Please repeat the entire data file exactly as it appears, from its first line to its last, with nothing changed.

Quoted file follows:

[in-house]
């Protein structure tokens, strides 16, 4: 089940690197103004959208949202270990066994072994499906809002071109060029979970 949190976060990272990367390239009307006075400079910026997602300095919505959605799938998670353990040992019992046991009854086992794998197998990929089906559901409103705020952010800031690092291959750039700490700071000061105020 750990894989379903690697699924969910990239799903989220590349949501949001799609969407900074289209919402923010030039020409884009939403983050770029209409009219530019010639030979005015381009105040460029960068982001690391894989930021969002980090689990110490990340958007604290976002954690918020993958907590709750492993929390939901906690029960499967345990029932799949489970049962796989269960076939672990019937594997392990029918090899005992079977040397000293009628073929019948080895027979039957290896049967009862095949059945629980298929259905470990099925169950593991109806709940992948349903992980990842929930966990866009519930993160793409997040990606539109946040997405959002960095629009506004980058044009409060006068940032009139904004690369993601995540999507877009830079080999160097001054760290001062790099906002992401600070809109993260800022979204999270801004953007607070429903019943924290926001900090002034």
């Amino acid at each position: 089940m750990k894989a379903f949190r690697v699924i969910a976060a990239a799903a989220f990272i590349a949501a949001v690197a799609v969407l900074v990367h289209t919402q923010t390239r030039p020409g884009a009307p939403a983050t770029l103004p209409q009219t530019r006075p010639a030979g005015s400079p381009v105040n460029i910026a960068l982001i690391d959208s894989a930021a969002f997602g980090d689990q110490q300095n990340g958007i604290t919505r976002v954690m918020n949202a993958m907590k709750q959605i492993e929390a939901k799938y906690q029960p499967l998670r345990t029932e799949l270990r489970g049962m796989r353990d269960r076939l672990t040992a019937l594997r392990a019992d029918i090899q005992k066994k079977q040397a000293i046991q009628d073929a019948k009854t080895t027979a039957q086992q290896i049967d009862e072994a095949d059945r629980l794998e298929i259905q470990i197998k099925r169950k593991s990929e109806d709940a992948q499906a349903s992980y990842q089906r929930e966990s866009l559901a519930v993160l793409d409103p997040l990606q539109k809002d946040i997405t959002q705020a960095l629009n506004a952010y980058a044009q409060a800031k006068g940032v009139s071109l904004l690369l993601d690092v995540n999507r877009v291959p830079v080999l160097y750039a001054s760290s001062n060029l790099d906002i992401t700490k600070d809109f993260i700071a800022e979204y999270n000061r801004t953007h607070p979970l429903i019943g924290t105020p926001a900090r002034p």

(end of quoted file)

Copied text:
[in-house]
């Protein structure tokens, strides 16, 4: 089940690197103004959208949202270990066994072994499906809002071109060029979970 949190976060990272990367390239009307006075400079910026997602300095919505959605799938998670353990040992019992046991009854086992794998197998990929089906559901409103705020952010800031690092291959750039700490700071000061105020 750990894989379903690697699924969910990239799903989220590349949501949001799609969407900074289209919402923010030039020409884009939403983050770029209409009219530019010639030979005015381009105040460029960068982001690391894989930021969002980090689990110490990340958007604290976002954690918020993958907590709750492993929390939901906690029960499967345990029932799949489970049962796989269960076939672990019937594997392990029918090899005992079977040397000293009628073929019948080895027979039957290896049967009862095949059945629980298929259905470990099925169950593991109806709940992948349903992980990842929930966990866009519930993160793409997040990606539109946040997405959002960095629009506004980058044009409060006068940032009139904004690369993601995540999507877009830079080999160097001054760290001062790099906002992401600070809109993260800022979204999270801004953007607070429903019943924290926001900090002034």
């Amino acid at each position: 089940m750990k894989a379903f949190r690697v699924i969910a976060a990239a799903a989220f990272i590349a949501a949001v690197a799609v969407l900074v990367h289209t919402q923010t390239r030039p020409g884009a009307p939403a983050t770029l103004p209409q009219t530019r006075p010639a030979g005015s400079p381009v105040n460029i910026a960068l982001i690391d959208s894989a930021a969002f997602g980090d689990q110490q300095n990340g958007i604290t919505r976002v954690m918020n949202a993958m907590k709750q959605i492993e929390a939901k799938y906690q029960p499967l998670r345990t029932e799949l270990r489970g049962m796989r353990d269960r076939l672990t040992a019937l594997r392990a019992d029918i090899q005992k066994k079977q040397a000293i046991q009628d073929a019948k009854t080895t027979a039957q086992q290896i049967d009862e072994a095949d059945r629980l794998e298929i259905q470990i197998k099925r169950k593991s990929e109806d709940a992948q499906a349903s992980y990842q089906r929930e966990s866009l559901a519930v993160l793409d409103p997040l990606q539109k809002d946040i997405t959002q705020a960095l629009n506004a952010y980058a044009q409060a800031k006068g940032v009139s071109l904004l690369l993601d690092v995540n999507r877009v291959p830079v080999l160097y750039a001054s760290s001062n060029l790099d906002i992401t700490k600070d809109f993260i700071a800022e979204y999270n000061r801004t953007h607070p979970l429903i019943g924290t105020p926001a900090r002034p």